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Fake goods warning as market trader is sentenced

Published
08.12.2017
news

Trading Standards are warning people to be vigilant for fake goods as the Christmas spending spree hots up. 

Counterfeit products, they say, are generally poor quality, don't meet safety standards, and could be dangerous.

Their warning comes as market trader Chanel Lee was sentenced at Aylesbury Crown Court on 13 charges relating to counterfeit goods.

Judge Francis Sheridan gave 24-year-old Ms Lee a six-month jail sentence, suspended for two years, after she pleaded guilty to 13 offences under the Trade Marks Act 1994 - that she had in her possession items bearing registered trademarks with a view to selling them.

Buckinghamshire and Surrey Trading Standards officers had seized 120 counterfeit products bearing 13 different brand names from her home in Cock Lane, High Wycombe, in March.

The haul of fake goods included five 'Chanel' handbags; a pair of 'Christian Louboutin' shoes; two 'Superdry' jumpers; a 'Tiffany' bracelet; four 'Adidas' tracksuits and one top; six 'Rolex' watches; two 'Louis Vuitton' handbags,  14 belts and a scarf; one 'Christian Dior' belt; four 'Kenzo' tops; two 'Hermes' belts and two handbags; 58 'Cartier' rings, one necklace, a pair of earrings and five authenticity cards; seven 'Gucci' handbags and two 'Barbour' jackets. 

In addition to the suspended prison sentence, Judge Sheridan ordered Ms Lee to do 150 hours of unpaid work, and to pay £1,000 towards prosecution costs.

The Judge also banned her from advertising any products on a private profile online to allow Trading Standards to monitor her sales, to ensure she doesn't sell fake goods.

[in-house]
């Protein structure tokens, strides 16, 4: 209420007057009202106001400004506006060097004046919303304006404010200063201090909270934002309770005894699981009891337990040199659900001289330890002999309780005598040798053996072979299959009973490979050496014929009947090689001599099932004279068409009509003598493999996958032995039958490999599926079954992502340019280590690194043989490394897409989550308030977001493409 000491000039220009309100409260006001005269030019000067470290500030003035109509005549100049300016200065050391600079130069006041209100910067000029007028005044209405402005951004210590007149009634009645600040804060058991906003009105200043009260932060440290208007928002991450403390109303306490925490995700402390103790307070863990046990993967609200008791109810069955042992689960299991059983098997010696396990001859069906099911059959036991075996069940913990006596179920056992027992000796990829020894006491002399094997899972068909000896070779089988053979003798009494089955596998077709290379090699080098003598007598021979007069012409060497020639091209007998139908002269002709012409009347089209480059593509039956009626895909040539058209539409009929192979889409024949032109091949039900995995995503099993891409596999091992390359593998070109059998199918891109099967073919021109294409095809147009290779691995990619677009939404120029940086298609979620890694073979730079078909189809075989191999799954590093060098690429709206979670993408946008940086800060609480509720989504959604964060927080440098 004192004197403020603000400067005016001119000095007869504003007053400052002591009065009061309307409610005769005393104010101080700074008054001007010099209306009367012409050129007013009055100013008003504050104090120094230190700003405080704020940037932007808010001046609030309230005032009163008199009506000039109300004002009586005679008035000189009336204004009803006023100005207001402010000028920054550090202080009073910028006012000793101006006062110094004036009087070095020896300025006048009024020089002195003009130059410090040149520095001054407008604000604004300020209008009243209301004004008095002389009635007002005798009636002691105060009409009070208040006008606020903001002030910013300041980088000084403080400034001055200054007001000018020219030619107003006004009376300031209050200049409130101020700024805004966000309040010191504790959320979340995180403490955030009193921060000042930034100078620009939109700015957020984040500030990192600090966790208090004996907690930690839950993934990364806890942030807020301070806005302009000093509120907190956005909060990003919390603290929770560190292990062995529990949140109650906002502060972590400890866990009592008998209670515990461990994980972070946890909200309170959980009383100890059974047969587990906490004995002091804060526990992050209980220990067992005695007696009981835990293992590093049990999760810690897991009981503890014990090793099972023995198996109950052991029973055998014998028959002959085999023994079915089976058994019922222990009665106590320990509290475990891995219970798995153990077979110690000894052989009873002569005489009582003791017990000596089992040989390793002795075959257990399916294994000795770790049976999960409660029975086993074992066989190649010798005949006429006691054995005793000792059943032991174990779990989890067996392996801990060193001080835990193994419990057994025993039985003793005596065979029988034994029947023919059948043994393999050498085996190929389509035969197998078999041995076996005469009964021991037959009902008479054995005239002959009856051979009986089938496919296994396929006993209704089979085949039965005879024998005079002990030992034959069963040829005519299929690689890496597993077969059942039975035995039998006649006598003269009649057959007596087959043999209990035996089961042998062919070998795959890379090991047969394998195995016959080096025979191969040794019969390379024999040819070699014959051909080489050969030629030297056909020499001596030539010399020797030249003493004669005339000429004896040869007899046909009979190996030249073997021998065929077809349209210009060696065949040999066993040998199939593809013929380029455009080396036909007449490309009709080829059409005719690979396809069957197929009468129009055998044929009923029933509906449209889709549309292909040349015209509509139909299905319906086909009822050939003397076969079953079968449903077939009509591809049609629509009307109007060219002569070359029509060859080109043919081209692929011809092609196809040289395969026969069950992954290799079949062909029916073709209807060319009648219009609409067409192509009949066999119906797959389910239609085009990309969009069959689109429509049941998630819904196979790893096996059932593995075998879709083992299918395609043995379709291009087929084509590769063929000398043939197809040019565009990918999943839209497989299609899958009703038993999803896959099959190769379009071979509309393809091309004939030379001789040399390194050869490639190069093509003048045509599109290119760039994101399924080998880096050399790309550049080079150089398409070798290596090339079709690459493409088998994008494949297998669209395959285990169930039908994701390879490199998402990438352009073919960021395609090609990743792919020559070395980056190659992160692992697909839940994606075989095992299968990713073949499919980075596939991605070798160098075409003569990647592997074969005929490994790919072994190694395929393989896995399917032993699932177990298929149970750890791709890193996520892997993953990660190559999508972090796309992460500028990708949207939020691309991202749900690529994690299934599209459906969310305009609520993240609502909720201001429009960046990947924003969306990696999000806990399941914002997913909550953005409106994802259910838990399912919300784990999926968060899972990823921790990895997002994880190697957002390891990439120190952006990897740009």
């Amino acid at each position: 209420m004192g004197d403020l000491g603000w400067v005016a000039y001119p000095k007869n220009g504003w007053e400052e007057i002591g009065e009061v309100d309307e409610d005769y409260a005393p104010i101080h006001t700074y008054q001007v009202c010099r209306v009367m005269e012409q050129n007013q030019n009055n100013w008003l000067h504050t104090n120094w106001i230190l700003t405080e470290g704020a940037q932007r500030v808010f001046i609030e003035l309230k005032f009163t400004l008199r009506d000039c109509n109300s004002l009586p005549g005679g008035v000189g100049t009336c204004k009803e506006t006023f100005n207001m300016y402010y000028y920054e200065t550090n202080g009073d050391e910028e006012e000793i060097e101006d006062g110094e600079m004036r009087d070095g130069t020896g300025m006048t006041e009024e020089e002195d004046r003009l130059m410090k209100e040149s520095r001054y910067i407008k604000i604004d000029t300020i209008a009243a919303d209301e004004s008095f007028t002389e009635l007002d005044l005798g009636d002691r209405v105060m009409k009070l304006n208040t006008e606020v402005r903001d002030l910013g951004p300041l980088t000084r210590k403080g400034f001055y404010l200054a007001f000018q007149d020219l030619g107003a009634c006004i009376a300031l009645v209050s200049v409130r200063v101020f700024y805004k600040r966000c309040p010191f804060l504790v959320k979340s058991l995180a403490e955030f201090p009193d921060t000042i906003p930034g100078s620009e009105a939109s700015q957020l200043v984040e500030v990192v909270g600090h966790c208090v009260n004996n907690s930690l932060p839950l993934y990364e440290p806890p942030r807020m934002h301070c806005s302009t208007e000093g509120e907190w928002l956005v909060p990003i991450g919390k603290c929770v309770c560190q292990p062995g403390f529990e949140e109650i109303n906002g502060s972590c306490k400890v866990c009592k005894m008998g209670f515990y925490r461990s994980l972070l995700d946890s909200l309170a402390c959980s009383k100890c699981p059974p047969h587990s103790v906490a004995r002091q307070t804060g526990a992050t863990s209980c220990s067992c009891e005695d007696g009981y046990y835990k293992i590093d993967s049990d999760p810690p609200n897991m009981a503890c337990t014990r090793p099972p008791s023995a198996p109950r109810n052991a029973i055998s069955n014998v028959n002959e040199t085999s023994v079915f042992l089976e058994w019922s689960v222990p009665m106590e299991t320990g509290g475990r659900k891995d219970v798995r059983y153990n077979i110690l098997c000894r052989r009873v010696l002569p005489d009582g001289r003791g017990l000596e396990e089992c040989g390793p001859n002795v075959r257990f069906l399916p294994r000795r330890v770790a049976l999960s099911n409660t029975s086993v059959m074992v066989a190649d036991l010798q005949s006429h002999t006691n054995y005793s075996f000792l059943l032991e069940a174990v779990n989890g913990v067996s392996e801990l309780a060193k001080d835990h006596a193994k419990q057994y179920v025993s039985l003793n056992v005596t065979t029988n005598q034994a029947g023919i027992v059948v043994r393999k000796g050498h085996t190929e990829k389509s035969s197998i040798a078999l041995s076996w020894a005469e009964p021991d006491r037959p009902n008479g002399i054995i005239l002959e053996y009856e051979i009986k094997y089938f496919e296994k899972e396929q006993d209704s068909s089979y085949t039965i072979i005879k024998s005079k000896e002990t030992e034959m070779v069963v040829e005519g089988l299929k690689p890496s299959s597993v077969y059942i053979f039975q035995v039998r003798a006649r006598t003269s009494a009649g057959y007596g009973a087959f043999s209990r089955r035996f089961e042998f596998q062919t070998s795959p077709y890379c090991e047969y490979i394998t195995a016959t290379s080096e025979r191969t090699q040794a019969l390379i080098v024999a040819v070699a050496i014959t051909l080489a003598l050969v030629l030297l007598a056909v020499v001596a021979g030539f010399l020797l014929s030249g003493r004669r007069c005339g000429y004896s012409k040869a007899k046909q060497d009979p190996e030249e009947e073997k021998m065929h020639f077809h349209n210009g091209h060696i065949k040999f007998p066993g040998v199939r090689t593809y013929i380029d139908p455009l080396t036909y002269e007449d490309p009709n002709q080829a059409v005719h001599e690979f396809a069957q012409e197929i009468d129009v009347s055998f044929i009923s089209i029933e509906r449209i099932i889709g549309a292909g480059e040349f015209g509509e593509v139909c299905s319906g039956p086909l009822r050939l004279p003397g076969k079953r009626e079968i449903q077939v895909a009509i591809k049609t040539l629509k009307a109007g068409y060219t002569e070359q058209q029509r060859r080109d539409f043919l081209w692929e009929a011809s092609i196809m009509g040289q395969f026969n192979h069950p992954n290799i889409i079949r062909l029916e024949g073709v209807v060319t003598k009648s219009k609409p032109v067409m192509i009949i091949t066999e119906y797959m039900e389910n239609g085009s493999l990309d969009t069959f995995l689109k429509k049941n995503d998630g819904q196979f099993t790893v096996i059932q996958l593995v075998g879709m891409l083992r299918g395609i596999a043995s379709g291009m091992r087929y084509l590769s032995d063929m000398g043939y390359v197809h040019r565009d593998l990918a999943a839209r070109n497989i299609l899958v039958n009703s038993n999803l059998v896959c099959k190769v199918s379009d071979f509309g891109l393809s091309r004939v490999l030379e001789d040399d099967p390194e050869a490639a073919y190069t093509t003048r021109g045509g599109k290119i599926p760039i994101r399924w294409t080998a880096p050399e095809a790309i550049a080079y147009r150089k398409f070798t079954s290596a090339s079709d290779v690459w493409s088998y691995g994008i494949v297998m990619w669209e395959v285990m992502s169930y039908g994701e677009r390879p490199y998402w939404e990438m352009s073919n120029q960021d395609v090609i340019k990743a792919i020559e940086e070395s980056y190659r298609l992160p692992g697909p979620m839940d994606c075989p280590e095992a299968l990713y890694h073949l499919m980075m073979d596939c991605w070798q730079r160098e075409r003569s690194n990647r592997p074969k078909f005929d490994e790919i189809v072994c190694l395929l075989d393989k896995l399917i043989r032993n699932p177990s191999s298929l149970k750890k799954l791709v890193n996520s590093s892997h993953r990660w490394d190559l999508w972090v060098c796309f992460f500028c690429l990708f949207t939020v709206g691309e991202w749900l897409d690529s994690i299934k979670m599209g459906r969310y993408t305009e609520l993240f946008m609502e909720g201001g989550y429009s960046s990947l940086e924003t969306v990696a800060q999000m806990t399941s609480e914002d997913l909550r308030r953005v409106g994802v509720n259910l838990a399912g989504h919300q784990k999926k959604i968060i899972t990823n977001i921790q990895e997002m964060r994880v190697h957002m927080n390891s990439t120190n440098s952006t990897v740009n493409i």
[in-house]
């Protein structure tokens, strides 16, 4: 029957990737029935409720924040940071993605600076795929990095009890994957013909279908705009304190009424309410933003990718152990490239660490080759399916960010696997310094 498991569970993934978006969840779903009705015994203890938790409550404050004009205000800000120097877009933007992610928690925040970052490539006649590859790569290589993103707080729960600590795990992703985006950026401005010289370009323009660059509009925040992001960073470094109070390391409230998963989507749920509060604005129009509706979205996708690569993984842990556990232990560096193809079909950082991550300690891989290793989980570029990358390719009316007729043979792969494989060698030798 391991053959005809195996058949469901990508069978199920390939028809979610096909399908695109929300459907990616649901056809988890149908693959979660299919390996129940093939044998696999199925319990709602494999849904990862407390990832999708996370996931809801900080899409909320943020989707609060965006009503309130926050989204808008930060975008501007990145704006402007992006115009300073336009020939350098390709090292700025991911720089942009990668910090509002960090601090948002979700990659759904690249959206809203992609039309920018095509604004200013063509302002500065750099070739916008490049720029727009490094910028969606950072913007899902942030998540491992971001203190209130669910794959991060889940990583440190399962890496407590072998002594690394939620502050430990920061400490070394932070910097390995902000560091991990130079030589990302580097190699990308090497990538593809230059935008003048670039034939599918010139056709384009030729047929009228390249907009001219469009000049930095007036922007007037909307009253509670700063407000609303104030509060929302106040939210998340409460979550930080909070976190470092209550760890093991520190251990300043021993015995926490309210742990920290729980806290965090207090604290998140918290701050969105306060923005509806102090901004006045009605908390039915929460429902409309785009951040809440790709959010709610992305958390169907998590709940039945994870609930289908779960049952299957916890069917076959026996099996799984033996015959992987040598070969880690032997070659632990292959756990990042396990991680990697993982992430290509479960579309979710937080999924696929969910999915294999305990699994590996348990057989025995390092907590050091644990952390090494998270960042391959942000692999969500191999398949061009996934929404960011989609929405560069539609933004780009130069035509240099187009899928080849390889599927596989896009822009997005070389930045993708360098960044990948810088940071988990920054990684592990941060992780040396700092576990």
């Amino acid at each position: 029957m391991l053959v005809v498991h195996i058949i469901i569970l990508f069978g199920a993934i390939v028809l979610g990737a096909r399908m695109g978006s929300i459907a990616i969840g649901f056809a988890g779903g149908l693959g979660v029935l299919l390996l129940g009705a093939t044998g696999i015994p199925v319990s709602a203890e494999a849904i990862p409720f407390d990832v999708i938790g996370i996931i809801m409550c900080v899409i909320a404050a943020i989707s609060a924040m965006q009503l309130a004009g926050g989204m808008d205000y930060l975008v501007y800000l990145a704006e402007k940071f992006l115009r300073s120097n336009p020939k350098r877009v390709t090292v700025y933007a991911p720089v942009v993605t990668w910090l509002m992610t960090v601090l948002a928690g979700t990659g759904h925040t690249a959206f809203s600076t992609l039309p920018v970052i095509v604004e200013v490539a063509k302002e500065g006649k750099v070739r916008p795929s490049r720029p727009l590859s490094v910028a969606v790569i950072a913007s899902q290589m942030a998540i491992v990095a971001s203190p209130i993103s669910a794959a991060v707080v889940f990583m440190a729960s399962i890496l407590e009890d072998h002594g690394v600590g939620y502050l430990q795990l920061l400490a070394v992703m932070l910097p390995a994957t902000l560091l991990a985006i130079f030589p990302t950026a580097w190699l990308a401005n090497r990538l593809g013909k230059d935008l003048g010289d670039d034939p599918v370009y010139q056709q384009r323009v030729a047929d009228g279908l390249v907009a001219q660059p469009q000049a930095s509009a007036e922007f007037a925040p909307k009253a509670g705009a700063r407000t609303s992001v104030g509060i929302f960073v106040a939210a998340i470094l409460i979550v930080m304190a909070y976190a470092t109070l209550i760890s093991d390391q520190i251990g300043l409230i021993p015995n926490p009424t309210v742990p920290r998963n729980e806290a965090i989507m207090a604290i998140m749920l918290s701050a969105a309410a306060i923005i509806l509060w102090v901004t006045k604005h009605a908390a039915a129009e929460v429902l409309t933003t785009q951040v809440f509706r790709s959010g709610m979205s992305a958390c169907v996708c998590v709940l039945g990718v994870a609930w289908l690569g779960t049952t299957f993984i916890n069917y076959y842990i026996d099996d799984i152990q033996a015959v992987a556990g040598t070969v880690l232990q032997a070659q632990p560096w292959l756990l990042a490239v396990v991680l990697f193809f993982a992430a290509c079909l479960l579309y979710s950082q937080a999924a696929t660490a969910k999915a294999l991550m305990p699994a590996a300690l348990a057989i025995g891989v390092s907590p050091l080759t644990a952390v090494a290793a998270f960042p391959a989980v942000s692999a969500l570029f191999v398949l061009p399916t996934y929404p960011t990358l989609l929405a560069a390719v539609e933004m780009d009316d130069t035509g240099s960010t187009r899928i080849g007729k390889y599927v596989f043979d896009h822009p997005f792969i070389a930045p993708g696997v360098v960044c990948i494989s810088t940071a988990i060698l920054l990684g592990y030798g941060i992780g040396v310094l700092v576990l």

Judge Sheridan said: "This has got to be a clear warning to those who deal in fake items that there is a price to be paid. Intellectual property has been stolen from the owner."

Noel Brown, Buckinghamshire County Council's Cabinet Member for Community Engagement and Public Health, said cheap, counterfeit goods gave shoppers sub-standard quality and robbed legitimate manufacturers and traders of rightful income.

"I'm very concerned that our residents don't get taken in by traders who sell fake goods," he said. "Such products will generally not meet required safety standards, and that puts families at significant risk."

He warned shoppers to be wary about buying high value goods from unauthorised outlets, to watch for prices that are too good to be true, and to beware of cash-in-hand deals. Spelling mistakes on labels are also a give-away sign of fake products, he said. 

"Do you really want to be the one to give a dodgy gift at Christmas?" says Noel.


IN THE PICTURE:  Noel Brown: Counterfeit goods warning to residents

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